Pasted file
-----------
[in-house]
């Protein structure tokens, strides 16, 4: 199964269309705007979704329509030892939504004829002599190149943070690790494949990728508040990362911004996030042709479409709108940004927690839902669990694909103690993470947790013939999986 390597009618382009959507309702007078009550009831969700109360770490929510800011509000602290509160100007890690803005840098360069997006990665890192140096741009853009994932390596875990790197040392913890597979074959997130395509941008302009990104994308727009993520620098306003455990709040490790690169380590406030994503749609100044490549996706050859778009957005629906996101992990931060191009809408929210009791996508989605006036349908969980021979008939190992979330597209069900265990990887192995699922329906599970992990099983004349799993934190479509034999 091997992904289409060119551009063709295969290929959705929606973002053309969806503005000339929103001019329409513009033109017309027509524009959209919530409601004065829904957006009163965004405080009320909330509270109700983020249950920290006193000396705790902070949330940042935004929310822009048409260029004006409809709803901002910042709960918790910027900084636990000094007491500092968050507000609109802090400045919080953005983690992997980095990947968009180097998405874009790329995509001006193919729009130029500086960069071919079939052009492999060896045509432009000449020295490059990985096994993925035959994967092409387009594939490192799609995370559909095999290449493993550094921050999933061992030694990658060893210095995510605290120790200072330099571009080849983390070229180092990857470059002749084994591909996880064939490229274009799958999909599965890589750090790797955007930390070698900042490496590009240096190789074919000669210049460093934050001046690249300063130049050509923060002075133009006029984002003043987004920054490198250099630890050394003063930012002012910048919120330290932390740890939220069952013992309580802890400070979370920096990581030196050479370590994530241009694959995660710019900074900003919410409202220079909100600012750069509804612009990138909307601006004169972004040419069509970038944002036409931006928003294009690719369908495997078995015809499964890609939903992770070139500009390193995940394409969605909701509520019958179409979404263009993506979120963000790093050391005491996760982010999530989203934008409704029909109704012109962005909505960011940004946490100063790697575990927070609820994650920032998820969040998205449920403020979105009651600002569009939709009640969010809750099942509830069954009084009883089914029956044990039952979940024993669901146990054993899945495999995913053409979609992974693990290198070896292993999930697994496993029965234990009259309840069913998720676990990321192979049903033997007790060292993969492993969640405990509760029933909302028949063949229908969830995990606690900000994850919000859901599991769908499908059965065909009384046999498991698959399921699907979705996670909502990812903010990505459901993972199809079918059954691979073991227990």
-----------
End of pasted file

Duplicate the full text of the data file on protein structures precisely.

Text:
[in-house]
């Protein structure tokens, strides 16, 4: 199964269309705007979704329509030892939504004829002599190149943070690790494949990728508040990362911004996030042709479409709108940004927690839902669990694909103690993470947790013939999986 390597009618382009959507309702007078009550009831969700109360770490929510800011509000602290509160100007890690803005840098360069997006990665890192140096741009853009994932390596875990790197040392913890597979074959997130395509941008302009990104994308727009993520620098306003455990709040490790690169380590406030994503749609100044490549996706050859778009957005629906996101992990931060191009809408929210009791996508989605006036349908969980021979008939190992979330597209069900265990990887192995699922329906599970992990099983004349799993934190479509034999 091997992904289409060119551009063709295969290929959705929606973002053309969806503005000339929103001019329409513009033109017309027509524009959209919530409601004065829904957006009163965004405080009320909330509270109700983020249950920290006193000396705790902070949330940042935004929310822009048409260029004006409809709803901002910042709960918790910027900084636990000094007491500092968050507000609109802090400045919080953005983690992997980095990947968009180097998405874009790329995509001006193919729009130029500086960069071919079939052009492999060896045509432009000449020295490059990985096994993925035959994967092409387009594939490192799609995370559909095999290449493993550094921050999933061992030694990658060893210095995510605290120790200072330099571009080849983390070229180092990857470059002749084994591909996880064939490229274009799958999909599965890589750090790797955007930390070698900042490496590009240096190789074919000669210049460093934050001046690249300063130049050509923060002075133009006029984002003043987004920054490198250099630890050394003063930012002012910048919120330290932390740890939220069952013992309580802890400070979370920096990581030196050479370590994530241009694959995660710019900074900003919410409202220079909100600012750069509804612009990138909307601006004169972004040419069509970038944002036409931006928003294009690719369908495997078995015809499964890609939903992770070139500009390193995940394409969605909701509520019958179409979404263009993506979120963000790093050391005491996760982010999530989203934008409704029909109704012109962005909505960011940004946490100063790697575990927070609820994650920032998820969040998205449920403020979105009651600002569009939709009640969010809750099942509830069954009084009883089914029956044990039952979940024993669901146990054993899945495999995913053409979609992974693990290198070896292993999930697994496993029965234990009259309840069913998720676990990321192979049903033997007790060292993969492993969640405990509760029933909302028949063949229908969830995990606690900000994850919000859901599991769908499908059965065909009384046999498991698959399921699907979705996670909502990812903010990505459901993972199809079918059954691979073991227990």